Once students understand how to share analyses of their characters using mock social networking pages, they should begin gathering resources from the Internet, using the illustration tools to create artwork, and searching for clip art in the Share Library.

Once students have completed their preliminary work, they should use the tools in Share to create their character’s MyBook profile.

Share

Have students share their finished MyBook profiles in small groups with other classmates who have read the same book. Compare and contrast MyBook profiles across the class to explore the effectiveness of this medium of communication with writing and supporting illustrations and movies. Share these projects with others in your school Your Librarian or Media Specialist may be interested in posting student work to a station in the media center/library as a way to get other students interested in reading the books that includes these characters.

My Book Sample

Assessment

The double-entry journals and character attribute maps provide insight to the direction students are heading with their project, helping to avoid wrong turns and ensuring successful completion of the project. Short meetings with each student during the process will help you assess their progress and identify any misconceptions.

Create your own rubric for free at rubric-maker.com

The final MyBook profile will help you assess each student’s analysis of the main character and evaluate their ability to communicate ideas using multimedia elements.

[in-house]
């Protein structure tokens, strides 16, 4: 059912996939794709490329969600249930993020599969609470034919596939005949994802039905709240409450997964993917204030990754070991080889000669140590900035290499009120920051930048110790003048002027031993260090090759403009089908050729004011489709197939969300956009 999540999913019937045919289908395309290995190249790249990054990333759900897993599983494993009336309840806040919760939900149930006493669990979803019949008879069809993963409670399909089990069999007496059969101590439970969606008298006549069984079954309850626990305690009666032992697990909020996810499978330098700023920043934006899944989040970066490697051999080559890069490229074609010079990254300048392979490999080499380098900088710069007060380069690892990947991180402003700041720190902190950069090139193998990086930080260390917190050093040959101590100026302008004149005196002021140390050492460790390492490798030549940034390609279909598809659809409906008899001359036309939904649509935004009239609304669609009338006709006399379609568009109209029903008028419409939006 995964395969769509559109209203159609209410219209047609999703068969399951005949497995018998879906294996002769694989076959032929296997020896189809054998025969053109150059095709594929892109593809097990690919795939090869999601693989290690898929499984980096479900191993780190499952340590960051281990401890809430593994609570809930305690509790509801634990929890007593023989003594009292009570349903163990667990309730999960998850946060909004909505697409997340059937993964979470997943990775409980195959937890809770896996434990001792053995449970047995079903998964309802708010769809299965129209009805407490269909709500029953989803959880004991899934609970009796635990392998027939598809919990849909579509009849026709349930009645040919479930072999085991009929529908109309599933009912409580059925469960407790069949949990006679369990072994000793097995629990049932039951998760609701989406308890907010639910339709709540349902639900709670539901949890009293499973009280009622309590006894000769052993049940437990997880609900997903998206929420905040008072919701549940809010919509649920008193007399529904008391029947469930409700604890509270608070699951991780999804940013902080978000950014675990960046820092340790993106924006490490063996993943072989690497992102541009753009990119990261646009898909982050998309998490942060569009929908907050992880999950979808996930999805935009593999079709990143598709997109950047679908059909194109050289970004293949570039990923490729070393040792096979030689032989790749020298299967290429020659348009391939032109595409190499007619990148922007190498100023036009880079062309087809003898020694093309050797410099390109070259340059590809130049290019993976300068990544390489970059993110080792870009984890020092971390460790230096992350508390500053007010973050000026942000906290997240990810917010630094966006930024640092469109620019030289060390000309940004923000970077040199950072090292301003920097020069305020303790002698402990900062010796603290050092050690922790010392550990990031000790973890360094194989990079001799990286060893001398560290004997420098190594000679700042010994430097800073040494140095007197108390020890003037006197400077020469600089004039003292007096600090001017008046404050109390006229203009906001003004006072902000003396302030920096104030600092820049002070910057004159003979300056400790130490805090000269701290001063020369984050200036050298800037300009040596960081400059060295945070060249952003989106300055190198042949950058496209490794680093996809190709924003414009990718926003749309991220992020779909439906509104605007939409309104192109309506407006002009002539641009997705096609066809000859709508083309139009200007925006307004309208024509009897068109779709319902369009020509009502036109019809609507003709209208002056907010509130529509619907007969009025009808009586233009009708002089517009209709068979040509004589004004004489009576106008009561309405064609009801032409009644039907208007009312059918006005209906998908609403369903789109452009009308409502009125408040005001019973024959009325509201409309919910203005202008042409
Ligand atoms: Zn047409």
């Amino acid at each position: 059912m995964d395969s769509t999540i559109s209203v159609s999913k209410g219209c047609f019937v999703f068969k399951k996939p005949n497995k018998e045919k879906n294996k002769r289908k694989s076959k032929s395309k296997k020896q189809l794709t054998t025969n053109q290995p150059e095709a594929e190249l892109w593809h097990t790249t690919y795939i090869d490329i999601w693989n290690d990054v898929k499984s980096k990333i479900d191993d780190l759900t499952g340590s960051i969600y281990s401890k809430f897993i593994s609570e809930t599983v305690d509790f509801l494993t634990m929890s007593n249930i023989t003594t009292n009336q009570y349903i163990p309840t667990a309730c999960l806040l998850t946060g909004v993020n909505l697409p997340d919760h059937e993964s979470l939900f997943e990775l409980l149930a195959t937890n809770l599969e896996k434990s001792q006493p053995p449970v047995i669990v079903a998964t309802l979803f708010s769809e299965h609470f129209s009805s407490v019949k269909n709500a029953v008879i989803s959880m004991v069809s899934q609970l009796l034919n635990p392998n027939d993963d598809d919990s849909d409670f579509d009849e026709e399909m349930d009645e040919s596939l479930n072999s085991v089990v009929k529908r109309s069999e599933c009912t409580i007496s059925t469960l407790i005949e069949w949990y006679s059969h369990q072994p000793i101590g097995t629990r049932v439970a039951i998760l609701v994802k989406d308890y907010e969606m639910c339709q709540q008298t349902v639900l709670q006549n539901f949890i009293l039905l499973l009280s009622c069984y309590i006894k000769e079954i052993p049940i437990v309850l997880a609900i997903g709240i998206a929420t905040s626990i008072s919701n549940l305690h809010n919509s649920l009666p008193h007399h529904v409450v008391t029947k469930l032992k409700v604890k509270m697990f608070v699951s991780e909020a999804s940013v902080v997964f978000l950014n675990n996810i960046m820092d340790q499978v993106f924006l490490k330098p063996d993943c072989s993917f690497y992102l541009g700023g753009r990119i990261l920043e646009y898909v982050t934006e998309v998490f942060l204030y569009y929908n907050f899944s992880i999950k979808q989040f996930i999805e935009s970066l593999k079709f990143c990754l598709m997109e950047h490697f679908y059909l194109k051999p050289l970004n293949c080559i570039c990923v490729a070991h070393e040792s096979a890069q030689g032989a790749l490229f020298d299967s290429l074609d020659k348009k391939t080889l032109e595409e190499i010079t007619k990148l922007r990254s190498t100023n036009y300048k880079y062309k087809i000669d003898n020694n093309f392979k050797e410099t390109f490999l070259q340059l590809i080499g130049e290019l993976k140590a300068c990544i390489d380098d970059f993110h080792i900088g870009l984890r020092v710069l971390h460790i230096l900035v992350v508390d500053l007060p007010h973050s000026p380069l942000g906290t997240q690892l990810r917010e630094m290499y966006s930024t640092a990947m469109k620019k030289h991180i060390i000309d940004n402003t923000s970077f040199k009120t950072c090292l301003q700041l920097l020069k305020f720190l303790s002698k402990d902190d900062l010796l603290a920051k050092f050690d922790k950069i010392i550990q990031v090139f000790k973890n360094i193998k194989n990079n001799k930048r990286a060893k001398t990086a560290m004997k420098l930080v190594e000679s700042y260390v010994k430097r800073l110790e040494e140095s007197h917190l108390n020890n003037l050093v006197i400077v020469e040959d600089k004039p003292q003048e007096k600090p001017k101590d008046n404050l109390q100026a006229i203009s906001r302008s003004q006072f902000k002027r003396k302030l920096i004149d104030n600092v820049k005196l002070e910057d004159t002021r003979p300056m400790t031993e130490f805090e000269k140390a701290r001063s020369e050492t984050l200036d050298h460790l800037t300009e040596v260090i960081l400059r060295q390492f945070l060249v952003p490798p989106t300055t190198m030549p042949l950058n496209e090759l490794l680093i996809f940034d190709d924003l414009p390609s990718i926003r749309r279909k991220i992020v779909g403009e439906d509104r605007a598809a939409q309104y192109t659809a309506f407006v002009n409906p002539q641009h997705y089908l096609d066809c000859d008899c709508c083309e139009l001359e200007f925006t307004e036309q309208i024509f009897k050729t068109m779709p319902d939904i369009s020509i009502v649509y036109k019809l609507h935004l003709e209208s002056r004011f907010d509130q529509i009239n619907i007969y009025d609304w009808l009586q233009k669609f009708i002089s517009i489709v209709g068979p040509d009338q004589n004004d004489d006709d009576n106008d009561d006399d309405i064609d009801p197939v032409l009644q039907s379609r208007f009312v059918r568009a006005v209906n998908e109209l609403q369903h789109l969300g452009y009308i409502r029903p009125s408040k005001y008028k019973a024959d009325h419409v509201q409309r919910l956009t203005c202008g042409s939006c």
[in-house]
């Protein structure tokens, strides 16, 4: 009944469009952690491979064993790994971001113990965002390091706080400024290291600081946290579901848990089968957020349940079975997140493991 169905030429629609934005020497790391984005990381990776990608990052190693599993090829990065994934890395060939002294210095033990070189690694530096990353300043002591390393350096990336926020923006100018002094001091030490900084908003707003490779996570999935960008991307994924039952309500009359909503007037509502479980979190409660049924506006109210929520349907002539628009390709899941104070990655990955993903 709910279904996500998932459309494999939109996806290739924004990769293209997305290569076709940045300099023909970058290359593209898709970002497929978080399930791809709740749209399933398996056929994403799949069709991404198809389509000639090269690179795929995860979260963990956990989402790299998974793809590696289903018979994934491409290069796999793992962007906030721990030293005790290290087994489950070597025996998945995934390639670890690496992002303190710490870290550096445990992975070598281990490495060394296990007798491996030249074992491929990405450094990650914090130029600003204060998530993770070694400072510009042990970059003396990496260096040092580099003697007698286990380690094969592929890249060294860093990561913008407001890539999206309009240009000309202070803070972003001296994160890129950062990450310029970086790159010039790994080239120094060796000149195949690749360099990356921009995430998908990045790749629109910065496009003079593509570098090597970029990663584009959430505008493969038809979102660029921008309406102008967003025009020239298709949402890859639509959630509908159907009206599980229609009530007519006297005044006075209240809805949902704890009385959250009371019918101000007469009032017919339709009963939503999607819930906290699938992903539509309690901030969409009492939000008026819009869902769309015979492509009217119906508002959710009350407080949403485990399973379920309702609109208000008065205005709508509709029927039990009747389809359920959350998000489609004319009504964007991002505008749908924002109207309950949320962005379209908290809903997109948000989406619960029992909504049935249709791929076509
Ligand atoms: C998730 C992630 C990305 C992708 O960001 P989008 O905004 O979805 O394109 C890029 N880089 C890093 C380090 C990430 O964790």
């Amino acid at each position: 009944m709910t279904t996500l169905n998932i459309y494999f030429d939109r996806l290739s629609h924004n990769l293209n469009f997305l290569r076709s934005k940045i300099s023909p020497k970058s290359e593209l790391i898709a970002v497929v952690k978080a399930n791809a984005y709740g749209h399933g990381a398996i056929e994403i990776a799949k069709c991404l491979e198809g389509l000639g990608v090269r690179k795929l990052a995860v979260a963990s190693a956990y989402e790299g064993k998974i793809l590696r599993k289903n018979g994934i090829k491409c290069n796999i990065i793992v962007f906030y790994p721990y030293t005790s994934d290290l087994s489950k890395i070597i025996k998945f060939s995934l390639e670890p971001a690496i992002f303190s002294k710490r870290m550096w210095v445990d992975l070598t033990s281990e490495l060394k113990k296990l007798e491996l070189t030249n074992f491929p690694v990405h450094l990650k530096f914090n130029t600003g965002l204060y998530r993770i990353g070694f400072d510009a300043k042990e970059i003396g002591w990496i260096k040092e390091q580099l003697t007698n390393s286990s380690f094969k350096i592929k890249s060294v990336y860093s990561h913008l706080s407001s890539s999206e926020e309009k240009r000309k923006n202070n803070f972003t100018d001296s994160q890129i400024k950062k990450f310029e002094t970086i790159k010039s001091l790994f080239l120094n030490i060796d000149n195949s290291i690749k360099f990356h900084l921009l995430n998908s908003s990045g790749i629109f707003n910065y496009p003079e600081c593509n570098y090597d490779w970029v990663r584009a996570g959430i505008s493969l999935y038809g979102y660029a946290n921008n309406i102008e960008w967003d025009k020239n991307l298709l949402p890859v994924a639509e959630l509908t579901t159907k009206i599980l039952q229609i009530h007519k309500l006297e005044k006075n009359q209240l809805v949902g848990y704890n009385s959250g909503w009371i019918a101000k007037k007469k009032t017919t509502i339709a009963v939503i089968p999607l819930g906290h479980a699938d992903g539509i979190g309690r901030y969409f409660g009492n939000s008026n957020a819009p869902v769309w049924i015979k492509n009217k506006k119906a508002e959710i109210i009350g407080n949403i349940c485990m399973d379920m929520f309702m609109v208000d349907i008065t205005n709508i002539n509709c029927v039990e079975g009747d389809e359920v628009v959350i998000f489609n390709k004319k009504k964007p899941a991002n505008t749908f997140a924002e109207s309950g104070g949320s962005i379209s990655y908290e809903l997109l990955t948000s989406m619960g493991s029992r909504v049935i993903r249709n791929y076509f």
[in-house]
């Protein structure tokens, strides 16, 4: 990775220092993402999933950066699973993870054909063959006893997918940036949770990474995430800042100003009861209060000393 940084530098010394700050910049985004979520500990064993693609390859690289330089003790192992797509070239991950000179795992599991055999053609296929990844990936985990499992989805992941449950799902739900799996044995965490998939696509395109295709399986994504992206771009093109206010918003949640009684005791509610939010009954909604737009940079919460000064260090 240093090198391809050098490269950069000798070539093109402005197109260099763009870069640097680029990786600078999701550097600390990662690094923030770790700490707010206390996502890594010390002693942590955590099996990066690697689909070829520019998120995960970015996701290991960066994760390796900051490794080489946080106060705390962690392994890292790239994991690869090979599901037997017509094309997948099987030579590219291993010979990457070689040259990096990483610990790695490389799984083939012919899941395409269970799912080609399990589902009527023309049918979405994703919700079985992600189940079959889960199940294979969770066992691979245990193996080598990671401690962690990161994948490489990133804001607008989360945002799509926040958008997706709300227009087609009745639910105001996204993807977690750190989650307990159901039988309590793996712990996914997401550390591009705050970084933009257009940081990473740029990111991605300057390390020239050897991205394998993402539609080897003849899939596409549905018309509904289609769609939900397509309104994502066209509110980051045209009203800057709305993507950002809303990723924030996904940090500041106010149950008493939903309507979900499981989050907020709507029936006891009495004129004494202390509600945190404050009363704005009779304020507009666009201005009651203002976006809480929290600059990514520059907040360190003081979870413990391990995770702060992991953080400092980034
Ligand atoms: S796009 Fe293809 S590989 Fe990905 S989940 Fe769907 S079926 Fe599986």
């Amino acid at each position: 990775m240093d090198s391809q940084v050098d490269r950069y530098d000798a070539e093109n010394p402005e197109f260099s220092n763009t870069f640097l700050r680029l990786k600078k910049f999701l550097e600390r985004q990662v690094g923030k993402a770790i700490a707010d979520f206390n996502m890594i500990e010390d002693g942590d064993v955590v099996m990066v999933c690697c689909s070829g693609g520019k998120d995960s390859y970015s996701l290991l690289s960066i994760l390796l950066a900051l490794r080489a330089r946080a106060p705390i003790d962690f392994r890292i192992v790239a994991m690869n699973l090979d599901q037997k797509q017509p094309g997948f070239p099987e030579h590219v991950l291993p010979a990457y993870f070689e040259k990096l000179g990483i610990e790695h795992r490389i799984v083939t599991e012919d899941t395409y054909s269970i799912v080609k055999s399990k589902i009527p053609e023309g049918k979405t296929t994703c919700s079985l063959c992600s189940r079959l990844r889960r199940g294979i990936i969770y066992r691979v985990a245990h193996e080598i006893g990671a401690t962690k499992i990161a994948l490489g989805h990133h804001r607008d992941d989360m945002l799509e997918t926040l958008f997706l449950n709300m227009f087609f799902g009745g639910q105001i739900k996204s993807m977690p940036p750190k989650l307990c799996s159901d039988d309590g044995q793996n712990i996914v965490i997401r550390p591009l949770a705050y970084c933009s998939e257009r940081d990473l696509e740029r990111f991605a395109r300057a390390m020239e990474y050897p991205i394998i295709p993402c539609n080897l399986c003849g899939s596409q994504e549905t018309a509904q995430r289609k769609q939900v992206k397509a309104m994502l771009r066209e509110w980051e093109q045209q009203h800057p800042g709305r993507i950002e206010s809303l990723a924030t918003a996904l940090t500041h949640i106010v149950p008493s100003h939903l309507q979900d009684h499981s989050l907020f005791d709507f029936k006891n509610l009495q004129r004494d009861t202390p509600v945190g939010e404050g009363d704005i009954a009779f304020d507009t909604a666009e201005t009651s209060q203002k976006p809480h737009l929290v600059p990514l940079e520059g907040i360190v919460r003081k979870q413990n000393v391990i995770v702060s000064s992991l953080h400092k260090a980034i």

Additional Ideas

Resources

EdWeek – Digital Directions: http://bit.ly/c1IDXX

TeacherTube: http://bit.ly/fkgBK5

Kist, William R. The Socially Networked Classroom: Teaching in the New Media Age ISBN-10: 1412967015

Cook, Colleen. Frequently Asked Questions About Social Networking ISBN-10: 1448813298

Standards

Common Core Anchor Standards for English Language Arts - Grade 6-12

Reading Standards

Key Ideas and Detail

3. Analyze how and why individuals, events, and ideas develop and interact over the course of a text.

Craft and Structure

6. Assess how point of view or purpose shapes the content and style of a text.

7. Integrate and evaluate content presented in diverse formats and media, including visually and quantitatively, as well as in words.

Writing

Text Types and Purposes

3. Write narratives to develop real or imagined experiences or events using effective technique, well-chosen details, and well-structured event sequences.

Production and Distribution of Writing

4. Produce clear and coherent writing in which the development, organization, and style are appropriate task, purpose, and audience.

a. interact, collaborate, and publish with peers, experts or others employing a variety of digital environments and media.

b. communicate information and ideas effectively to multiple audiences using a variety of media and formats.

Advertisement
Building Literacy in Elementary
Advertisement
Share
Advertisement
Wixie on a stack of Chromebooks
Getting Chromebooks?
Stay creative with Wixie!
Advertisement
Authentic Task

How to write a great authentic task

Advertisement
Modernize a Fairy Tale

Lesson: Modernize a Fairy Tale

Choose Your Own Adventure

Lesson: Choose Your Own Adventure

Writing prompt

Use multimedia to make writing vibrant

More sites to help you find success in your classroom

Rubric Maker

Rubric Maker

Create custom rubrics for your classroom.

Graphic Organizer Maker

Graphic Organizer Maker

Create custom graphic organizers for your classroom.

Building Literacy Guide

Pics4Learning

A curated, copyright-friendly image library that is safe and free for education.

Topics

Creativity

Digital Storytelling

21st Century Classrooms

Project-based Learning

Teaching and Learning

Curriculum

Literacy

English Language Aquisition

STEM

Lessons

Language Arts

Math

Science

Social Studies

Creative Educator

Professional Learning

About Us

Tech4Learning